ASAP getting closer to reaching ‘critical mass’

Central stations stepping up to speed alarm notifications to PSAPs
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Friday, February 1, 2013

YARMOUTH, Maine—After big strides in 2012 that put an array of technical and logistical challenges behind it, the Automated Secure Alarm Protocol is getting closer to reaching “critical mass” nationwide, according to ASAP proponent Ed Bonifas.

Bonifas, co-chairman of the Central Station Alarm Association’s ASAP Program Committee, said implementation is getting easier for public safety answering points and alarm companies as the program evolves. Six PSAPs were participating by the end of 2012, with 10 alarm companies in various stages of deployment.

The attraction for PSAPs is the reduction of 911 processing time—and costs—by automatically receiving information from central stations by computer instead of a phone call. The gains can only be realized, however, if monitoring companies in the area are up to speed technologically with the program.

“You need both to make this thing work,” Bonifas told Security Systems News. “We now have a handful of PSAPs and it’s our job to give them some [alarm] traffic, because their payback is reduced phone calls. … What we’re looking to do is continue to sign up central stations that have traffic in the six cities that we’re in now and get them tested out.”

Vector Security, UCC and Monitronics have served as pilot participants for ASAP. The other alarm companies in various stages of deployment are Alarm Detection Systems, ADT, Safeguard Security, Rapid Response, Peak Alarm, Affiliated Monitoring and DGA.

Bonifas, vice president of Alarm Detection Systems, said the Aurora, Ill.-based company has been tested and cleared for ASAP but does not have a PSAP in its market area that is ready to participate. Other companies in the group are either still setting up, testing or waiting for a municipal partner. The six PSAPs that have implemented the program are York County, Va.; Richmond, Va.; James City County, Va.; Houston; Tempe, Ariz., and the District of Columbia.

In addition to the 10 companies mentioned, there are 90 others that are charter members of the CSAA’s ASAP program. All of the charter members have made a financial commitment to the program and are first in line for participation as the companies get tested and more PSAPs come on line, Bonifas said.

“Our emphasis has been on Virginia, Arizona and Texas, looking for companies with additional [alarm] traffic in those areas,” he said. “We’re trying to stick for the moment within the 100 charter members, the people who helped pay to build the network.”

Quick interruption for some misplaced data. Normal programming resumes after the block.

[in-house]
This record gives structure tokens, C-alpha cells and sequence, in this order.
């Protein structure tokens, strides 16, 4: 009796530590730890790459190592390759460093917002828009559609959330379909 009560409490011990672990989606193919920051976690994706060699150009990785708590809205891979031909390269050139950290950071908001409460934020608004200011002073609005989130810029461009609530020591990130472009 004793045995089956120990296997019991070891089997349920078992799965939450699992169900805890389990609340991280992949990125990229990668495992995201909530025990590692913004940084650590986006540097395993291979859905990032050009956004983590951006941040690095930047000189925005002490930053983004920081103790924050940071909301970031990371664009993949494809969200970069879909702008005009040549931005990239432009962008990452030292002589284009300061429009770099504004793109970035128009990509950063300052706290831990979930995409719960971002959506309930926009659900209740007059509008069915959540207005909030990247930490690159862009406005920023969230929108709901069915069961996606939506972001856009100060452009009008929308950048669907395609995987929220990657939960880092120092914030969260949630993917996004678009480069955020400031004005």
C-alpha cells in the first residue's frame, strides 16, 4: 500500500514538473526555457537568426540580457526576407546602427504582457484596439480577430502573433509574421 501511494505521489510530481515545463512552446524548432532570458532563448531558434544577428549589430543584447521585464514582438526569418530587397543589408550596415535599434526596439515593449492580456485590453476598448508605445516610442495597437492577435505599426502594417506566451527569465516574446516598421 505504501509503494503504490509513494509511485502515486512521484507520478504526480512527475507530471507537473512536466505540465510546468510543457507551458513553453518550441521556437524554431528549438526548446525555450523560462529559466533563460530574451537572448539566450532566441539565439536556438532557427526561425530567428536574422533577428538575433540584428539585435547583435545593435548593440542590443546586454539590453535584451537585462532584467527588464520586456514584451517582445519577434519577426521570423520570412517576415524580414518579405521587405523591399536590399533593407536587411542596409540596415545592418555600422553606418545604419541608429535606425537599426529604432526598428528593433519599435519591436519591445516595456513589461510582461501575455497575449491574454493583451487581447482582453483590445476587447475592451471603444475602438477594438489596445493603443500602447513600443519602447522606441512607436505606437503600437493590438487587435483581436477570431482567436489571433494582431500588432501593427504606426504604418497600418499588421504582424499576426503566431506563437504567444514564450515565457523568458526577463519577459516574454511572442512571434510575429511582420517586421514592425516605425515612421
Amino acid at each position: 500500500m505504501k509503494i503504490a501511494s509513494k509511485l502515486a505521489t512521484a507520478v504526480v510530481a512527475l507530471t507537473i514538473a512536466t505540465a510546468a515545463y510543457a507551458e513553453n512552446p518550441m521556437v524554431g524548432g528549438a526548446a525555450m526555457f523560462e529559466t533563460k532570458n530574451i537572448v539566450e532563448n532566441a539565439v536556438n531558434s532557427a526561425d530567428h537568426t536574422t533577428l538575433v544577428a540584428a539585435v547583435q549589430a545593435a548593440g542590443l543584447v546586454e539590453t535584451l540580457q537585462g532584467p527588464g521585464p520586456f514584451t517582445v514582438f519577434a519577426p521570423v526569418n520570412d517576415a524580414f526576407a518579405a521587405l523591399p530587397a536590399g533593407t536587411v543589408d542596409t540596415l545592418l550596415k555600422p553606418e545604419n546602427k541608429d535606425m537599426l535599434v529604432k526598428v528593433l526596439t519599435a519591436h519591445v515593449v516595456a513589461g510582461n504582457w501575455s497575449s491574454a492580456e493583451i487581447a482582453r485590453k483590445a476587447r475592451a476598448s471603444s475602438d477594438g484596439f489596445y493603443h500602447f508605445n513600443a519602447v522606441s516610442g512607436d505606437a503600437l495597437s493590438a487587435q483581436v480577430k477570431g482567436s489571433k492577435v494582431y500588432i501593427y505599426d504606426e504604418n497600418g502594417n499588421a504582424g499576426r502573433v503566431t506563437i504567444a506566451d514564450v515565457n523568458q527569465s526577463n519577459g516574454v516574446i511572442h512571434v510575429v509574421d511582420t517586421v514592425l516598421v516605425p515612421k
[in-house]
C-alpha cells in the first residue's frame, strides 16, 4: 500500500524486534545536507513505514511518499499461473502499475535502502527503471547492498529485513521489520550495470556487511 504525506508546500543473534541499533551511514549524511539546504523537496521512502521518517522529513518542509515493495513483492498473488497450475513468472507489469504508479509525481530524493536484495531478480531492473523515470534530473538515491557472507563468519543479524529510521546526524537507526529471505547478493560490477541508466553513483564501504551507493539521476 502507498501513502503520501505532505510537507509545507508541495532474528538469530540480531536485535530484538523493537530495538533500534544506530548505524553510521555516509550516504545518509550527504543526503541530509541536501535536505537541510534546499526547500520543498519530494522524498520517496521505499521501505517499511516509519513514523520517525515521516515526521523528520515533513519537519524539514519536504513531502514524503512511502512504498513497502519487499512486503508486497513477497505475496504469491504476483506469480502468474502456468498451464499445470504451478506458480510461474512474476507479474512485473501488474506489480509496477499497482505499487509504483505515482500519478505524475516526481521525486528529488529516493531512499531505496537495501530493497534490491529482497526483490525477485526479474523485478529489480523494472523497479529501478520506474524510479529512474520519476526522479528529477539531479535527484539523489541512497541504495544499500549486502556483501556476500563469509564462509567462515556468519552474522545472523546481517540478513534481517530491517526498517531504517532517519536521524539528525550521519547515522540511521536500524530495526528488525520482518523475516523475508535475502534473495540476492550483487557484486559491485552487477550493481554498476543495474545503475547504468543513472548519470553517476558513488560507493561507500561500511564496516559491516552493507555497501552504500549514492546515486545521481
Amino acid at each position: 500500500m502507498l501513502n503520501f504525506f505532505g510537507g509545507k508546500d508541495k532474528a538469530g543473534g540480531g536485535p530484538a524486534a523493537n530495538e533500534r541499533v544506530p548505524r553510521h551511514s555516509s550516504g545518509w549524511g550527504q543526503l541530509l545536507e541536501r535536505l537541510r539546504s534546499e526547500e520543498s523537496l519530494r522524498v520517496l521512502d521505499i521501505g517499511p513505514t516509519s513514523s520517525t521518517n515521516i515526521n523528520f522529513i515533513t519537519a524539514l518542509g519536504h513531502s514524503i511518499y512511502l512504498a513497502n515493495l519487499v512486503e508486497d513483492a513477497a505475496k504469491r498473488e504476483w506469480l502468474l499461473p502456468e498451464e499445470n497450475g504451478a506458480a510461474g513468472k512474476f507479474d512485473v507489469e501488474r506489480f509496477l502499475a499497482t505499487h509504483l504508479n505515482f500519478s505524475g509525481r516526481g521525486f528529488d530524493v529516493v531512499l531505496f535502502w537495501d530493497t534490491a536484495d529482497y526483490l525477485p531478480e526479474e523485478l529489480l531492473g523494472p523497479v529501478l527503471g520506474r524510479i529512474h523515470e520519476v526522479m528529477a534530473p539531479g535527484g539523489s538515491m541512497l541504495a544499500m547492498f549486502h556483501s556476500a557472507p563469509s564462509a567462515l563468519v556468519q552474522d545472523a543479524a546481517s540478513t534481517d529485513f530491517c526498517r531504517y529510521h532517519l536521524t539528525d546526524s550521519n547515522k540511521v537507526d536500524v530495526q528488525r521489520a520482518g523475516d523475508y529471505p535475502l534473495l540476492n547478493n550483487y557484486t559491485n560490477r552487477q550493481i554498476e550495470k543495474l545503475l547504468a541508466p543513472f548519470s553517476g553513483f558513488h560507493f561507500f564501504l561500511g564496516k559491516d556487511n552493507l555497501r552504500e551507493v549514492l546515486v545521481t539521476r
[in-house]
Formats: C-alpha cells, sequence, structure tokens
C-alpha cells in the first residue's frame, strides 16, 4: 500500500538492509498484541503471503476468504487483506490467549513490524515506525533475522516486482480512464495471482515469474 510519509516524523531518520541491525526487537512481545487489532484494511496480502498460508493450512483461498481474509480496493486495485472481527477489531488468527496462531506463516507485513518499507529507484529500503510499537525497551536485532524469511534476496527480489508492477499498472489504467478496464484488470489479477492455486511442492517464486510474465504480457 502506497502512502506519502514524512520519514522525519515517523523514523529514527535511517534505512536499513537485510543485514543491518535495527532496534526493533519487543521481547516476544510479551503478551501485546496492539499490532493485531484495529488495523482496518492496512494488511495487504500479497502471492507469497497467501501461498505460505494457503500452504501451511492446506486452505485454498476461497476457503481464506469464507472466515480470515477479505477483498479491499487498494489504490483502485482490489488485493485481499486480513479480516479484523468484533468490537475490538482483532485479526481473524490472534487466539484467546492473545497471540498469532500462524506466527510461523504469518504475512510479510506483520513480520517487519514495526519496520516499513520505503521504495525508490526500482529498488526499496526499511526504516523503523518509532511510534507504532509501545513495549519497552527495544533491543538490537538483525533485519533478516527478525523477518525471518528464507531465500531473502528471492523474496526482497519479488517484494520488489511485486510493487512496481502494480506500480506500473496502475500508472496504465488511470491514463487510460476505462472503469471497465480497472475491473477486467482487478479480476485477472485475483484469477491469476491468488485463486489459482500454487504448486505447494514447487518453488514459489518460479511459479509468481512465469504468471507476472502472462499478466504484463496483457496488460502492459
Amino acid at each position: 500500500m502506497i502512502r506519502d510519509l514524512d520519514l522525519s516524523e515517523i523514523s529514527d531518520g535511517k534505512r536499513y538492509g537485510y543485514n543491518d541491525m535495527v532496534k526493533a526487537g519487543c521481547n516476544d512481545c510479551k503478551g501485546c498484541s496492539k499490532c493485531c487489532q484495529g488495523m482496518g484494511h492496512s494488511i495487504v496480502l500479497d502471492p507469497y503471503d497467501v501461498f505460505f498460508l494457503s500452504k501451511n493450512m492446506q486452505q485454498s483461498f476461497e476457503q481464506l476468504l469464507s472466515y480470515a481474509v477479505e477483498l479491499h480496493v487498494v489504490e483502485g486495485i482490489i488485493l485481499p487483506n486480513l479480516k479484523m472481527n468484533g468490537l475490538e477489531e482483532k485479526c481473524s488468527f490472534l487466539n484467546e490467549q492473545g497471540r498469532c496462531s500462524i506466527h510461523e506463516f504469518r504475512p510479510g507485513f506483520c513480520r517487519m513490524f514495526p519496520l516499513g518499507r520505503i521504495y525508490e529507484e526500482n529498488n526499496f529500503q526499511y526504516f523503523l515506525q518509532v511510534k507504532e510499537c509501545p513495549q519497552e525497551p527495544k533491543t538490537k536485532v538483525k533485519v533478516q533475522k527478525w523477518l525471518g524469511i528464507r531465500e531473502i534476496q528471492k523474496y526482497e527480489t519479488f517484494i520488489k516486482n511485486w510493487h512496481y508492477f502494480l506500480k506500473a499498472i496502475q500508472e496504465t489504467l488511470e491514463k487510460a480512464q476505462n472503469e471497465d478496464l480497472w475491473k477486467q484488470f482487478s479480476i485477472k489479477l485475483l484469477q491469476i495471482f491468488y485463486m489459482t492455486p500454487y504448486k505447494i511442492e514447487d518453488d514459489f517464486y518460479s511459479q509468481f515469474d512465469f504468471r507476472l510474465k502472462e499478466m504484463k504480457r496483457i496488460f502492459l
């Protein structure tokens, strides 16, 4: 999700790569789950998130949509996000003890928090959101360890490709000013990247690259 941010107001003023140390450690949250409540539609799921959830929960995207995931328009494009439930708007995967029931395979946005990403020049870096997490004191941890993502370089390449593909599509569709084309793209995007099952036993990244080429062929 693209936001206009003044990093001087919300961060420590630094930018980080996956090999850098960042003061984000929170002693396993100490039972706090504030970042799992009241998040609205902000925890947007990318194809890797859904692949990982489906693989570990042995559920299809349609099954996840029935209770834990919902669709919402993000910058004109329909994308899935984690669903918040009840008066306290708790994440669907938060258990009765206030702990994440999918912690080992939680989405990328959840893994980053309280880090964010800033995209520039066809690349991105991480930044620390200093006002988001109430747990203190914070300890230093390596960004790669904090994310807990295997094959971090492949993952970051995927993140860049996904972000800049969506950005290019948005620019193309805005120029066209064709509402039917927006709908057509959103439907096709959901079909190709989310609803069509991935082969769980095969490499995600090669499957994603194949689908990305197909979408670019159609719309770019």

Three central station automation providers—Bold Technologies, Dice Corp. and MAS—have now been approved for ASAP and their software has been successfully deployed. That will speed the process for alarm companies using those vendors as ASAP moves forward, Bonifas said.

“If you’ve got Bold, Dice or MAS, the software is ready and can be checked out very quickly,” he said. “If you’ve got a new automation vendor, which some of [the charter companies] do, those vendors have to write their software and then wring it out to make sure it works right before we can put somebody on. That’s a little longer process.”

Bonifas said he’s hopeful another dozen municipalities implement ASAP in 2013, with economic constraints likely playing a big role in determining the number. “You just don’t know who is going to buy new software or update their old software next,” he said.

Bonifas said there easily could be 50 alarm companies up and running on ASAP during the next 12 months “if we have participating PSAPs in enough of the country where the average charter member wants to get on.”

“There’s that day that’s going to come when this thing hits critical mass,” he said. “If you could get New York City and Miami and Atlanta … everybody is going to want to be on it and the alarm industry is going to come up to speed really fast. Then it becomes easier and easier for PSAPs to make that choice.”